March 2002 AAOS Report
Dr. Vernon Tolo: 'AAOS must encourage young leaders, diversity'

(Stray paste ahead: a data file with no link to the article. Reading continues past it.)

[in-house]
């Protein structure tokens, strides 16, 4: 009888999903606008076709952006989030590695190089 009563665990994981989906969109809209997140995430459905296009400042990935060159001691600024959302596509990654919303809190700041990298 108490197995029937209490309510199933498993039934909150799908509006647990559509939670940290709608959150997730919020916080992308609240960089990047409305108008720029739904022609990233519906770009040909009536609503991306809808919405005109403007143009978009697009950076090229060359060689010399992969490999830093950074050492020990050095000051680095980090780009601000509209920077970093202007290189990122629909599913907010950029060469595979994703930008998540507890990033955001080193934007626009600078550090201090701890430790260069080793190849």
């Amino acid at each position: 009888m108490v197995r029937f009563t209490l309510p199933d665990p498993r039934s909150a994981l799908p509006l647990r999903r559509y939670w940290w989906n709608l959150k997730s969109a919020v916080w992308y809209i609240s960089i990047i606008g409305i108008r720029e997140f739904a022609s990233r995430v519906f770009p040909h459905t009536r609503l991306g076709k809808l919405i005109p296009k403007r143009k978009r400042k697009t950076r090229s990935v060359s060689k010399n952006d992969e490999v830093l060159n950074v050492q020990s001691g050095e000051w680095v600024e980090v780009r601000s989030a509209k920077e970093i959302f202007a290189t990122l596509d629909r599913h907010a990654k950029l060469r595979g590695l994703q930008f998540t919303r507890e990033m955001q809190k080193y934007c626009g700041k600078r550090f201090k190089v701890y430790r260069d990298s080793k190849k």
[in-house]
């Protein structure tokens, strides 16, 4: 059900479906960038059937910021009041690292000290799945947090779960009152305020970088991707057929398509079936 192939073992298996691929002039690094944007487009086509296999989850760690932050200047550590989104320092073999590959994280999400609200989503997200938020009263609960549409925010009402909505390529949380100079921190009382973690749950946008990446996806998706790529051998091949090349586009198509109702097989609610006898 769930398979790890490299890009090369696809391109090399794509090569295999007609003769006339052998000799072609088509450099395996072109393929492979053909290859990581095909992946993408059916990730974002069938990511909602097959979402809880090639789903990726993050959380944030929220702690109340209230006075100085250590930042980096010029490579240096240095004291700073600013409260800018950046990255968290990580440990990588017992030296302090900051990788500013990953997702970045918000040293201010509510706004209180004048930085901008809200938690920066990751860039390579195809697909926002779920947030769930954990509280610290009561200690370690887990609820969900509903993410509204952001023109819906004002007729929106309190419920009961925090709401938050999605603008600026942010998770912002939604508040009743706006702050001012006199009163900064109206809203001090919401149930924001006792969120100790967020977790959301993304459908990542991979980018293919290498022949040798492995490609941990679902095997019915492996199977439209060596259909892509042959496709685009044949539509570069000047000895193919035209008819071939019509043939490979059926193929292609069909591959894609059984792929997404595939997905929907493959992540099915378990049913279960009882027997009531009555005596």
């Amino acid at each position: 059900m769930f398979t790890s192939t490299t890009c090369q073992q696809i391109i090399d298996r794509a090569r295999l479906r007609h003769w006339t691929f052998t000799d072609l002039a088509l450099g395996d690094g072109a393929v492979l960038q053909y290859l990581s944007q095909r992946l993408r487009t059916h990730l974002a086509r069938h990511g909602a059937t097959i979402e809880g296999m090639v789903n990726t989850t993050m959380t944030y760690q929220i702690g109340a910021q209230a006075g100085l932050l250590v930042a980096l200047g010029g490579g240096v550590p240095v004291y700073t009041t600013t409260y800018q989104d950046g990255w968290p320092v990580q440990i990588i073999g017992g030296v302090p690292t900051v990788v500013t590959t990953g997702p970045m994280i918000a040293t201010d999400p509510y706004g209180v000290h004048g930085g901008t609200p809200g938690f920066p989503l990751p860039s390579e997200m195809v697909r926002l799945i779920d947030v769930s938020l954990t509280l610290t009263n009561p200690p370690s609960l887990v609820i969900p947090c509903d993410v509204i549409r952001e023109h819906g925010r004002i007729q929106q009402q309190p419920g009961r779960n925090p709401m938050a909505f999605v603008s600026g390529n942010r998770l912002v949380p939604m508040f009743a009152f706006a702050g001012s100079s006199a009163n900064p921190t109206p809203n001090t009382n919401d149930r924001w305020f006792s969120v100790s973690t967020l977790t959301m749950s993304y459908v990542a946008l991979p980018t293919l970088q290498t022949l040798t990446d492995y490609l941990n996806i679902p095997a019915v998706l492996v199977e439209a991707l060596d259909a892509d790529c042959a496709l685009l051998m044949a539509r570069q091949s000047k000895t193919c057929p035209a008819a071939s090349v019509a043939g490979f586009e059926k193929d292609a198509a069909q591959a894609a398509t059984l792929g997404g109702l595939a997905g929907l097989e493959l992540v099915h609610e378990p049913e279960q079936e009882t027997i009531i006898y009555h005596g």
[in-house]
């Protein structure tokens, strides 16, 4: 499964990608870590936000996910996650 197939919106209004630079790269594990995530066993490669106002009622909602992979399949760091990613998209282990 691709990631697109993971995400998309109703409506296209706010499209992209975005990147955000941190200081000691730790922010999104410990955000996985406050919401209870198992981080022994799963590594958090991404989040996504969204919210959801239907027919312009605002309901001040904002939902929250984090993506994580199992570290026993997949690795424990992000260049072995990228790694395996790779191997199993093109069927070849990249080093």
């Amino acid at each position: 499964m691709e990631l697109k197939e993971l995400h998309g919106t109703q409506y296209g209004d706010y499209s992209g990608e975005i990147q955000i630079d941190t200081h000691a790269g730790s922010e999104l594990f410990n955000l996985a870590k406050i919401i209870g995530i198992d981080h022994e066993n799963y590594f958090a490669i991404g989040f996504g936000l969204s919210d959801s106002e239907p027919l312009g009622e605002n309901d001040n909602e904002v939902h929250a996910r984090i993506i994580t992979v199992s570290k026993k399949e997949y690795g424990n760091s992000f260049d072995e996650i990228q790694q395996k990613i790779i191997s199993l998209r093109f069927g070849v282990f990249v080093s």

Vernon T. Tolo, MD, who became AAOS president on Feb. 17, 2002, pledged to foster leadership skills among younger AAOS members and encourage diversity within orthopaedics and within the AAOS. Addressing attendees at the Annual Meeting in Dallas, Dr. Tolo said the Academy has established a formal Leadership Development Program. The mentoring program involves 15 orthopaedic surgeons under the age of 45 who will be selected annually to receive formal instruction, with a personal and active mentor, and assigned to committees or project teams. With regard to diversity, Dr. Tolo said, "The scarcity of women and minority medical students among those choosing orthopaedics as a career is disturbing. Only 7.5 percent of our current orthopaedic surgery residents are women, despite an annual increase in the number of women medical students. With other orthopaedic organizations, we need to explore innovative approaches, which may include changes in resident training and changing the way orthopaedic groups are organized to practice." He pledged an Academy presence at the minority medical student national meetings annually, and encouraged recruiting through sports contacts. Dr. Tolo also stressed the need for unity, despite the degrees of subspecialization within orthopaedics, and the honest differences of opinion among members on many issues. "There are problems to address: the rise in malpractice premiums, patient protections and access to specialty care, improved communication with our patients, elimination of future cuts in Medicare Part B reimbursements, patient safety and minimizing medical errors," he said. "We need to maintain a unified voice and a strong, vibrant national and international orthopaedic association to make our specialty voice a potent one." Dr. Tolo concluded by noting his own sense of pride with being an orthopaedic surgeon: "There is still much that is personally exciting and rewarding about having the opportunity to care for our orthopaedic patients," he said. "All of us are beneficiaries of the gratitude our patients have when we have had a major part in improving their quality of life."